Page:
The end of the Christmas Season on the Azores – 6th of january, Epiphany, King Cake (Bolo Rei) & Queen Cake (Bolo Rainha)
6th of January, Epiphany (also known as King’s Day)
What is Epiphany celebrating? What are the Epiphany traditions in Hungary and in Portugal?
The 6th of January, Epiphany – also known as King’s Day – is a feast day marking the last day of the 12 day long Christmas celebrations. This day also marks the beginning of the Carnival – also known as Mardi Gras – season. It is customary for Christians in many localities – Hungary included – to remove their Christmas decorations. Traditionally, people used to believe that tree-spirits lived in the trees, holly, and ivy in their homes which brought blessings and good harvest. These spirits would seek shelter there during the cold winter, but if they weren’t released after Christmas their good energies would be gone.
When Jesus was born, January 6th marked the day when John the Baptist came to baptise him, and the three Kings (also known as three Wise Men) came with their gifts for the baby. I am not sure if the concept of nameday exists in other countries, but in Hungary, this day is also the nameday for the three Kings: Melchior, Caspar, and Balthasar. According to the gospel the Wise Men followed the star of Bethlehem to Judea to pay homage to the newborn king of the Jews. But after not finding him in Jerusalem, King Herod sent them to Bethlehem where they found the child and offered him gifts of gold, frankincense, and myrrh.
In Italy the 6th of January marks the arrival of Befana, the Good Witch, who brings presents to the kids. In Eastern Churches following the Julian calendar – for example the Orthodox Russians – this is the first day of Christmas celebrations (because of the 13-day difference between that calendar and the generally used Gregorian calendar). Consuming a Three Kings Cake is a popular Epiphany custom. This cake is called Roscón de Reyes in Spain, Vasilopita in Greece, Galette des Reis in France and Switzerland, and Bolo-Rei in Portugal.
Bolo-Rei – Traditional Portuguese Christmas Cake
The traditional Christmas cake of Portugal – and thus the Azores – the Bolo-Rei (which translates as „king cake”) has a soft, white dough which resembles brioche, but also is similar to a fruit bread. The colorful cake itself is round with a large hole in the centre, resembling a crown covered with crystallized dried fruit. The beautifully wrapped Bolo-Rei is sold from mid-November onwards. The Bolo-Rei is baked from a soft, white dough, with raisins, various nuts and crystallized fruit. This staple dessert in any Portuguese home during the holidays is is usually eaten around Christmas, from December 25 until Epiphany (Dia de Reis) on the 6th of January. According to Christian legend the cake serves as a representation of the gifts offered by the Three Wise Men with the golden crust (gold), fruits (myrrh), and it’s delicious smell (frankincense). The colorful and crystallized dried fruits also represents the gemstones of the crown. Also included is the characteristic dried fava bean, and tradition dictates that whoever finds the fava has to pay for the Bolo-Rei next year. According to other customs, the person who finds the bean in her or his slice will be lucky all year round, or will be the Queen / King of the day. A small prize (usually a small metal, plastic, or ceramic toy shaped like a king of like baby Jesus) was also included within the cake. The inclusion of the prize has been discontinued according to EU regulations, due to potential choking hazards. In the United States many bakers have recently been placing the prize outside of the cake, and leaving the hiding to the customer because there is a potential of customers choking on or swallowing the prize, and bakers want to stay clear of this liability. According to the legend when the three Wise Men arrived to baby Jesus they could not decide who will offer his gifts first to the newborn, the local baker had the brilliant idea of hiding one bean in a brioche and cutting it into three parts and whoever finds the bean gets to offer his present first. The „female version” of Bolo-Rei is Bolo-Rainha (which translates as „queen cake”) is made with only dried nuts, without the crystallized dried fruits.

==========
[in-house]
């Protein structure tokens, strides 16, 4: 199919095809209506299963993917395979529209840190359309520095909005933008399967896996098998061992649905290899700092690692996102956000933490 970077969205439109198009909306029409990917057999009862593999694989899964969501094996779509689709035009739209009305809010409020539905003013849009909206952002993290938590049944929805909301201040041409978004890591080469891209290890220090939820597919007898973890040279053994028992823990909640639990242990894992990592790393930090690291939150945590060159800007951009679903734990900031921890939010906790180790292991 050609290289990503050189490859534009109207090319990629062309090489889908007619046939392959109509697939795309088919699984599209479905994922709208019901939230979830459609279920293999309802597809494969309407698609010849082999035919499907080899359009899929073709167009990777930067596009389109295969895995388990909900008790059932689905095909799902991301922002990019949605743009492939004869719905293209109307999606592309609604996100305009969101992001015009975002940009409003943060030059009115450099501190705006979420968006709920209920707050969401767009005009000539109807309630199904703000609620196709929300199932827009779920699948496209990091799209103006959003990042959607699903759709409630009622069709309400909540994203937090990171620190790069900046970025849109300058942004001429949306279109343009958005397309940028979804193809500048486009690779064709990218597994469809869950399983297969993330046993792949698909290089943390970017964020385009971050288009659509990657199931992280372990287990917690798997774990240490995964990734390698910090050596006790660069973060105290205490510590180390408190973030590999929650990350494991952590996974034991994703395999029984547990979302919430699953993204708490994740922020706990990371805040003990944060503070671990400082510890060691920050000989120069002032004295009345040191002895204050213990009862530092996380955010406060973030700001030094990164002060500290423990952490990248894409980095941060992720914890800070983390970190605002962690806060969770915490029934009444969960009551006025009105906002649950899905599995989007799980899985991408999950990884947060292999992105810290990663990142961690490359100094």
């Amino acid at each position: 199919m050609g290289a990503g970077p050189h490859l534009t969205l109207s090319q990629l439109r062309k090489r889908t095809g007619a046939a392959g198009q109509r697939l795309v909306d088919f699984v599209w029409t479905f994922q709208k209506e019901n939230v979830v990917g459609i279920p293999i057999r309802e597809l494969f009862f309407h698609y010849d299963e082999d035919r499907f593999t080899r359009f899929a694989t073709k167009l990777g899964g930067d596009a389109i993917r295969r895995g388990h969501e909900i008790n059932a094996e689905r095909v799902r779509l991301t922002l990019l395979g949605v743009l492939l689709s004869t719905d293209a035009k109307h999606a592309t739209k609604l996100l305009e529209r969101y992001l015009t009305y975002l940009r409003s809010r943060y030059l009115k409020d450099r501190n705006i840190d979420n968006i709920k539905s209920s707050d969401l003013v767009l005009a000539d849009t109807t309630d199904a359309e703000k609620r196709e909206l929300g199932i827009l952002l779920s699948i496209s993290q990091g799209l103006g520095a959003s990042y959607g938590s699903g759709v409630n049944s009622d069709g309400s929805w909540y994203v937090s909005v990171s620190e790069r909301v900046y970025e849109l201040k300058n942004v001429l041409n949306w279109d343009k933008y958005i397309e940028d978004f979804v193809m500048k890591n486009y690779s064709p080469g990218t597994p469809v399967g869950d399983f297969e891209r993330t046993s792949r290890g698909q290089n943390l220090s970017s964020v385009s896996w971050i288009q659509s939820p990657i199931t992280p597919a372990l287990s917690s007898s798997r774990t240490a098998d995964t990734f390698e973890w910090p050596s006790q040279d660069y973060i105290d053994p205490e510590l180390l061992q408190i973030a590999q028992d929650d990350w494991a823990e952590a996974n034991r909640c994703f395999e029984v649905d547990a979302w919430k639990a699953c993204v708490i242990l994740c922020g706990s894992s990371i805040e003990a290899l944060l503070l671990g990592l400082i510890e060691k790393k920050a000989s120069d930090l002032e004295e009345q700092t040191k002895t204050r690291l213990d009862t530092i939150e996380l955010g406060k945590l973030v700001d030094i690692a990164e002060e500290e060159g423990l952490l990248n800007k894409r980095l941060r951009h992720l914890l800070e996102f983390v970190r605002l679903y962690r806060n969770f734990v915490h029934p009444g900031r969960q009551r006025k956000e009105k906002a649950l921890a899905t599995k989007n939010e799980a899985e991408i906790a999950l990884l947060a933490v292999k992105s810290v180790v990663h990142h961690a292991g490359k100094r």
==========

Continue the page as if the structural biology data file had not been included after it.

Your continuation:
King Cake Recipe
If this short introduction made you curious about this wonderful cake and you would like to try and make this famous Portuguese sweet at home then you can find a Bolo-Rei recipe here.
This year (2017) was the first time I had the pleasure of trying this cake, thanks to my Portuguese friend Nuno. Thank you so much Nuno! Nuno gifted a beautifully wrapped Bolo-Rei to my family, which we shared at home in Hungary on Christmas Eve. It was delicious, absolutely recommended. Most Azorean bakeries are selling uniquely packaged Bolo-Rei, but there are lot of places where you can get a slice (meaning you don’t have to buy an entire cake). Since I have yet to find a gluten-free version of Bolo-Rei, it was mainly my family who did the „quality assurance”, but they were delighted and would recommend you try it, too.